Pinpointing the exact cause of any transmission problem takes skill, knowledge, and investigation
The evolution of transmissions has made these machines and systems increasingly complex. When transmission repairs are required, determining the cause and cure for what ails can be tricky. Why? Because transmissions have become remarkably complex and computerized and that presents both advantages and disadvantages. On one hand, transmission performance has become noticeably better in all vehicle makes and models. On the other, the increased complexity and digitization of transmission systems has made repair work a highly technical and complicated affair.
As you can imagine, there are different types of transmission repair jobs and options you can choose from depending on the nature of your vehicle’s breakdown. Understanding what those options are can help you make informed decisions when faced with a choice of transmission repairs to weigh.
A Repair for Every Type of Transmission Malfunction
Some transmission repair work is straightforward and mechanical in nature. Other times, it’s a combination of mechanical and electronic engineering that’s required to get your car back on the road. The most common types of repair work include:
Adjustments and in-car repairs. Most minor repairs are simple matters that are done without removing the transmission from the vehicle. If yours is a computer-controlled transmission that is not shifting properly, it is often the result of a computer sending incorrect signals due to a faulty sensor, or the transmission is not reacting to the command because of a bad connection or defective solenoid pack. If a non-computer controlled transmission is shifting too early or too late, it may require an adjustment to the throttle cable. If the vehicle has a vacuum modulator instead of a throttle cable, there is an adjustment that can be made using an adjustment screw in some designs. In vehicles with modulators, however, it is important to ensure there are no vacuum leaks and that the engine is running at peak efficiency.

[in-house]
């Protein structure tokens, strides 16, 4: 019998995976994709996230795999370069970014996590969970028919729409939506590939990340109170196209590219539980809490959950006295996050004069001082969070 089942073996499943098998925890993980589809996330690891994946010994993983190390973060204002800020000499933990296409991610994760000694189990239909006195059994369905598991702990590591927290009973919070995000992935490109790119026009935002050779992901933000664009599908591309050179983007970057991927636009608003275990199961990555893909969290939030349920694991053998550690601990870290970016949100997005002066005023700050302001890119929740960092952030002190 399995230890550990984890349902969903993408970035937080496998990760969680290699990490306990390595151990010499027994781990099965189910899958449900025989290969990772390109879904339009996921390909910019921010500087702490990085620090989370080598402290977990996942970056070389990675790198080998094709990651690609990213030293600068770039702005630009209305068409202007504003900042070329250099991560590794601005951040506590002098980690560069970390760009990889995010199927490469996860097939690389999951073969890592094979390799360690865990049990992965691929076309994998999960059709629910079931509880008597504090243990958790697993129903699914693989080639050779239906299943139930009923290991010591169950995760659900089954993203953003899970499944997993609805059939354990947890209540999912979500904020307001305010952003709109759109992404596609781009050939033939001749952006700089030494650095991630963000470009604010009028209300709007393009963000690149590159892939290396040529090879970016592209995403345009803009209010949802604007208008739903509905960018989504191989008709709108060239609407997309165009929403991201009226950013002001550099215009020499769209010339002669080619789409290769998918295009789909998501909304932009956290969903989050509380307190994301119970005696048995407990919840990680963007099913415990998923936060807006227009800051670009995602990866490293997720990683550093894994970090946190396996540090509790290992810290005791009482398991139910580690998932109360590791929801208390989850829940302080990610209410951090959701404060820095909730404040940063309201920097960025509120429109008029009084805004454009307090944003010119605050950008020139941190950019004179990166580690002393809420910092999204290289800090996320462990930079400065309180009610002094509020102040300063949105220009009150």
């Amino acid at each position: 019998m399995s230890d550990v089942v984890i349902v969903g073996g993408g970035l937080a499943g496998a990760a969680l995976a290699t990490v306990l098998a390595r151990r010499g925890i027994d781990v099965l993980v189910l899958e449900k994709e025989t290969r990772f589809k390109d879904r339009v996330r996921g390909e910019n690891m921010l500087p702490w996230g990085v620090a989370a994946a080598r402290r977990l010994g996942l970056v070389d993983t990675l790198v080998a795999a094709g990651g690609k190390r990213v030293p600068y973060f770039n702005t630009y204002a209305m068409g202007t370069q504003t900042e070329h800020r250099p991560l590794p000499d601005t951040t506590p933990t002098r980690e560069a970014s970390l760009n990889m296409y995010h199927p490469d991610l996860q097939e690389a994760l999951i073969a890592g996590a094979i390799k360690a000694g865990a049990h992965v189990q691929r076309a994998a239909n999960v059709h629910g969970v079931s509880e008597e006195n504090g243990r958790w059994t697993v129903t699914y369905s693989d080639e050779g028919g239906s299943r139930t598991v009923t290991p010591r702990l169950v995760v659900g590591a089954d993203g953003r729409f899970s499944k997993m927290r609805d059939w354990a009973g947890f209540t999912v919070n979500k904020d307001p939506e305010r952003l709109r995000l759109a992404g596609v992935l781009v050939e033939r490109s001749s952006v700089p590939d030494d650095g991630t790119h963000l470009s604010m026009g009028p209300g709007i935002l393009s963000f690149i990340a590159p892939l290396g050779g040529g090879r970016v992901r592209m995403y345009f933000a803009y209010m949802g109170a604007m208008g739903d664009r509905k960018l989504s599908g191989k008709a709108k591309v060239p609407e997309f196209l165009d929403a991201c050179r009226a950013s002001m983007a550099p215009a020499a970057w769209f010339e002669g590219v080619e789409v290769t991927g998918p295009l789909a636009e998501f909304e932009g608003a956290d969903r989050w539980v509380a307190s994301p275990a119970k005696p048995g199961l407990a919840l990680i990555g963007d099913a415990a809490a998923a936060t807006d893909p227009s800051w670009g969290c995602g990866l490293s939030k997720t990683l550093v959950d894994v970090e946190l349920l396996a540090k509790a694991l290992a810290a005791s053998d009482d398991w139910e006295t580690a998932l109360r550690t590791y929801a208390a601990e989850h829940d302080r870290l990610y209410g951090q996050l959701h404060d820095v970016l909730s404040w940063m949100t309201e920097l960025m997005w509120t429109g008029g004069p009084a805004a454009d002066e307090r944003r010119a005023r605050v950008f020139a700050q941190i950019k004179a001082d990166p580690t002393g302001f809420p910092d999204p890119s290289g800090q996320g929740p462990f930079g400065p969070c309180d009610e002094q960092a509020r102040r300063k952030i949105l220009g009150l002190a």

Reseal jobs. A transmission is re-sealed to repair external transmission fluid leaks. If you see spots of red oil on the ground under the car, your transmission may need a re-seal job. To check a transmission for leaks, a technician will put the vehicle on a lift and examine the unit for signs of oil leaks. If a leak is spotted at any of the external seals or gaskets and the transmission otherwise performs well, the technician will most likely recommend that the transmission be re-sealed. Most of the external seals can be replaced while the transmission is still in the car but, if the front seal must be replaced, the transmission must first be removed from the vehicle to gain access to it.
Replacing accessible parts. There are a number of parts that are accessible without requiring the removal of the complete transmission. The parts that are accessible, however, vary from transmission to transmission and most transmission repair facilities would hesitate to provide meaningful warranties on external repairs for the simple reason that they cannot see if there are any additional internal problems in the components that are only accessible by transmission removal.
Complete overhauls. Also known as “rebuilding a transmission”, a complete overhaul involves the removal and disassembly of the transmission in its entirety. Every part is inspected for wear and damage, then cleaned in a special cleaning solution, or replaced with another part depending on its condition. Parts that have friction surfaces, such as bands and clutches are replaced as are all seals and gaskets. The torque converter is also replaced, usually with a remanufactured one. Technical service bulletins are checked to see if the auto manufacturer recommends any modifications to correct design defects that were discovered after the transmission was built. Automobile manufacturers often make upgrade kits available to transmission shops to resolve these design defects.
Replacing or Overhauling a Transmission